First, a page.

‘Higher Superstition’ part 3: Verbal Tinsel

Insofar as it mostly fails to grapple with the best of what STS tries to do, Higher Superstition is a deeply frustrating book. We get brief flashes of something conciliatory, perhaps the opening of dialogue…

We can accept… that science is, in some sense, a cultural construct. It would be idle to pretend that the projects taken on by science, the questions that it asks at any given period, do not reflect the interests, beliefs, and even the prejudices of the ambient culture. [p. 43]

… but such moments don’t last long, and soon we’re cast back into our divided common room, with Gross and Levitt battling ‘eco-feminist harangue[s] from the Goddess-worshipping camp’ and ‘covert appeals to emotions and prejudices’.

That said, you don’t have to like the way GL tend to personalize things in their critique to appreciate that their frustrations may have a genuine source.

Michel Foucault (1926 - 1984): prime example of an over-quoted French intellectual - who would probably have enjoyed GL's critique of boilerplate scholarship

Indeed, where Higher Superstition really hits home is not so much in successfully discrediting STS but in exposing the ways in which perfectly sound intellectual concerns all too easily collapse into narcissism, absurdity, and lazy or obsequious boilerplate scholarship.

Take, for example, the (not uniquely) postmodern concern with the power of language to create the reality in which we live – such as the profound influence exerted by new mental health concepts and theories on the way that we think about who we are and why we behave as we do.

As GL see it, some academics blur this insight with a very different and rather more grandiose notion: that simply by recognising the influence of language in the world we gain some kind of mysterious power over that world.

This gives rise, according to GL, to the sort of armchair politicos and desk-bound revolutionaries that drive them up their laboratory walls:

The idea that close attention to the words… and rhetorical postures of a culture gives one transmutative power over that culture… shifts the game of politics to the home turf of those who by inclination and training are clever with words.

It allows scholars of a certain stamp to construe the pursuit of their most arcane interests as a defiantly political act. This is exhilarating: it is radicalism without risk… its calls to arms generally result in nothing more menacing than aphorisms lodged in obscure periodicals.

Ouch. Although I think GL are wrong to imagine that many academics really mistake their analyses for the direct wielding of actual power this is still a useful critique of the outer reaches of academic self-regard, for any Humanities types who find themselves in penitential mood. GL seem to be offering two cautions in particular.

Lord Curzon, Viceroy of India from 1899 to 1905: not fondly remembered in Indian nationalist and anti-colonial traditions. A garlanded portrait on your office wall would be the wrong sort of statement

First, there’s no excuse for allowing politics covert entry into academic debates to the extent that some things become unsayable, some positions on difficult topics like colonialism, gender, or cultural psychology are banned rather than opened up to exploration and assessment.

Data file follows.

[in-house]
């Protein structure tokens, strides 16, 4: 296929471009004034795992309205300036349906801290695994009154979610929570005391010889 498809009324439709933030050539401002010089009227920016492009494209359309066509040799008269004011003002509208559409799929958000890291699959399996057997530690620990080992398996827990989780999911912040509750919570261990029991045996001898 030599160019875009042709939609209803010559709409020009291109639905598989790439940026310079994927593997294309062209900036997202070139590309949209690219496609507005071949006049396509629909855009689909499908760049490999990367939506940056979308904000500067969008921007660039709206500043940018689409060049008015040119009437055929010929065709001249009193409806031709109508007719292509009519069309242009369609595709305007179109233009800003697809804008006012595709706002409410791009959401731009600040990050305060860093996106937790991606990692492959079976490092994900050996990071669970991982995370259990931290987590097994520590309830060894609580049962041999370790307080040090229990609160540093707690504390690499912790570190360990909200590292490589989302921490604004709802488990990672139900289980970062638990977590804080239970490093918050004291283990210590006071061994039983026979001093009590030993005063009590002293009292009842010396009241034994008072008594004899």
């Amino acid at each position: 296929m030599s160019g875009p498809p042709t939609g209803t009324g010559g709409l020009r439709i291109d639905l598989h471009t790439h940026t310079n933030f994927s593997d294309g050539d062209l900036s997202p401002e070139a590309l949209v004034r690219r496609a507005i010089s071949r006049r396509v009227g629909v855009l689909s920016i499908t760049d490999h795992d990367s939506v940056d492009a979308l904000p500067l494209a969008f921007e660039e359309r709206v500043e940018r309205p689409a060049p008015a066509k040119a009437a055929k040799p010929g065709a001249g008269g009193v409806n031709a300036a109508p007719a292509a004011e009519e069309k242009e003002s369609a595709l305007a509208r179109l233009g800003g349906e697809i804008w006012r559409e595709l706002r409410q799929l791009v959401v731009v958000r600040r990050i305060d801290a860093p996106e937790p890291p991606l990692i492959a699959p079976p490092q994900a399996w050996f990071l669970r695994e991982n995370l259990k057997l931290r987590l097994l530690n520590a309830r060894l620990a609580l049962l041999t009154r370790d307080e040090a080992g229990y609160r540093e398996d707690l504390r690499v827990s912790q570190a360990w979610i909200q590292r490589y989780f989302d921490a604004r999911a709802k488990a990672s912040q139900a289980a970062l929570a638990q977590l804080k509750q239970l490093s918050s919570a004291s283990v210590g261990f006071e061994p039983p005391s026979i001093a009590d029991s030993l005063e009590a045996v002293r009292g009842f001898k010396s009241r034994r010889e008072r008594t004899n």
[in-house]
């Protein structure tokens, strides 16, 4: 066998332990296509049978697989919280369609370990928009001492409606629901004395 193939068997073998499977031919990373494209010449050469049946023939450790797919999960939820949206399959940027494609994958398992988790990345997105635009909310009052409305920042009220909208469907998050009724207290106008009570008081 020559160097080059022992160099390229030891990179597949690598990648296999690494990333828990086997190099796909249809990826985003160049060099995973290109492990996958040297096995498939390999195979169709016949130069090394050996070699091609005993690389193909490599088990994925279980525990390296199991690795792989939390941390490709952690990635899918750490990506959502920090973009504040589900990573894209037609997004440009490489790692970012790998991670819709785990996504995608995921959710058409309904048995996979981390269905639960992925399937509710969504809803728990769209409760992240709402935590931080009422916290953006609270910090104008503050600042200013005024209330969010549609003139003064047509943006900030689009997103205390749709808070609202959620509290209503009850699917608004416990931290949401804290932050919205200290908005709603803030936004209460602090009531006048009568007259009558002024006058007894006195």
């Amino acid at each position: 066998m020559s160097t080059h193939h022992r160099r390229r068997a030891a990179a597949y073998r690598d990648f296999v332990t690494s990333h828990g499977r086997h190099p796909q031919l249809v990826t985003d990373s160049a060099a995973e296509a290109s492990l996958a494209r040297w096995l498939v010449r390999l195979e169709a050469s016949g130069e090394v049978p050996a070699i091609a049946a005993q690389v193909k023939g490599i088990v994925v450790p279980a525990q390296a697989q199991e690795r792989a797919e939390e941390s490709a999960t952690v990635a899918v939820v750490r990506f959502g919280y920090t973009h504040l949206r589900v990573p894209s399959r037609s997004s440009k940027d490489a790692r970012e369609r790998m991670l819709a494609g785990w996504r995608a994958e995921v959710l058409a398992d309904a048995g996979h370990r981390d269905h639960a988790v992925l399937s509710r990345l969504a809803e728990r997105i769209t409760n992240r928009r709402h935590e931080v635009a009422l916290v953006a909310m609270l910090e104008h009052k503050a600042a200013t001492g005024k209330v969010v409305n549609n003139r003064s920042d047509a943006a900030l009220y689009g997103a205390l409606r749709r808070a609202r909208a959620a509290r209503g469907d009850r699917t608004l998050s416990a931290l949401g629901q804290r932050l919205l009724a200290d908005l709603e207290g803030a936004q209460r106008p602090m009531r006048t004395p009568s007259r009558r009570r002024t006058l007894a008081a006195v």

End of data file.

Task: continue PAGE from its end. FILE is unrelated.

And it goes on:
A shortcut favoured by the occasional History undergrad is to gauge the currently influential position on, say, why India ended up partitioned into two countries in 1947, and to argue for that in their essay without weighing any of the evidence. Disappointing for their teacher (assuming he or she realises what’s going on), but now and again par for the course. Yet for people who choose academia as their profession, to operate in a similar way is a disaster.

GL claim they’ve been ostracised for just such reasons, since the first edition of Higher Superstition came out. Although there may be an element of special pleading here many of us will have been in seminars where people are shouted down or squeezed out of the discussion for expressing a particular view – as though the point of such events is merely to trace and retrace the contours of acceptable theories.

Second, there’s no excuse for the kind of scholarship that the postmodernism generator satirises: a banal or old idea concealed in a thicket of complex phraseology, with copious name-dropping of the right authors (French colleagues of mine find American and British reverence for French writers highly amusing). Again, GL level this charge too often and too indiscriminately when they write about STS, but the basic criticism is not without fair grounds. The great coup for the GL camp came when a physics and mathematics professor, Alan Sokal, pitched a deliberately nonsensical parody of this kind of writing – under the title of ‘Transgressing the Boundaries: Toward a Transformative Hermeneutics of Quantum Gravity‘ – to a prominent journal… which promptly published it.

GL are deliciously snooty about all this. Scientists could, if pressed, they say, step in and deliver Humanities courses if university teachers are so totally away with the postmodern fairies that they can no longer communicate rationally with their students. But GL would really rather we just cleaned up our act, and at the very least avoided befouling science’s hallowed lexicon – could we please cease, for example, borrowing physics concepts like (Einstein’s general/special) ‘relativity’ or (Heisenberg’s) ‘uncertainty principle’ and using them to waffle purposelessly about cultural relativism or existential doubt.

So, Higher Superstitionnil points for serious engagement with STS, plenty of gratitude for an exuberantly caustic piece of prose (some of the more ad hominem passages notwithstanding), and rather more grudging thanks for holding up a mirror to the less flattering parts of the Humanities, and helping to keep us honest.

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